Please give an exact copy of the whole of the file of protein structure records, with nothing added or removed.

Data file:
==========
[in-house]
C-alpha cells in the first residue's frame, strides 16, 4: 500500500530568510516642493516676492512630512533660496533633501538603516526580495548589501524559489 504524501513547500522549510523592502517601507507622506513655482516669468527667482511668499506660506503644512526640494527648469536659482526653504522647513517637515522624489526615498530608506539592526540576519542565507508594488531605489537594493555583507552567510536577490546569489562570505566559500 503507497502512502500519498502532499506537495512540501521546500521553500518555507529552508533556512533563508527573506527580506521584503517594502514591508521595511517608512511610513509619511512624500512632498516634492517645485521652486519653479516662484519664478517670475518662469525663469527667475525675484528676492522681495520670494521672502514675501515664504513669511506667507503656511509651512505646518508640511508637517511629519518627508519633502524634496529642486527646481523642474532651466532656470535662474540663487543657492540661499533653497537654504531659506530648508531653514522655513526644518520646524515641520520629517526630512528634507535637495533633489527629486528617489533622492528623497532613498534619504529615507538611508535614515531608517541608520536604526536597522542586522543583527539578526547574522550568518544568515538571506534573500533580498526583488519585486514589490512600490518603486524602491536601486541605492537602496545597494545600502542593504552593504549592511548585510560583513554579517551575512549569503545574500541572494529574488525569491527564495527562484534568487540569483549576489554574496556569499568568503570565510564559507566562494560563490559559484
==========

[in-house]
C-alpha cells in the first residue's frame, strides 16, 4: 500500500530568510516642493516676492512630512533660496533633501538603516526580495548589501524559489 504524501513547500522549510523592502517601507507622506513655482516669468527667482511668499506660506503644512526640494527648469536659482526653504522647513517637515522624489526615498530608506539592526540576519542565507508594488531605489537594493555583507552567510536577490546569489562570505566559500 503507497502512502500519498502532499506537495512540501521546500521553500518555507529552508533556512533563508527573506527580506521584503517594502514591508521595511517608512511610513509619511512624500512632498516634492517645485521652486519653479516662484519664478517670475518662469525663469527667475525675484528676492522681495520670494521672502514675501515664504513669511506667507503656511509651512505646518508640511508637517511629519518627508519633502524634496529642486527646481523642474532651466532656470535662474540663487543657492540661499533653497537654504531659506530648508531653514522655513526644518520646524515641520520629517526630512528634507535637495533633489527629486528617489533622492528623497532613498534619504529615507538611508535614515531608517541608520536604526536597522542586522543583527539578526547574522550568518544568515538571506534573500533580498526583488519585486514589490512600490518603486524602491536601486541605492537602496545597494545600502542593504552593504549592511548585510560583513554579517551575512549569503545574500541572494529574488525569491527564495527562484534568487540569483549576489554574496556569499568568503570565510564559507566562494560563490559559484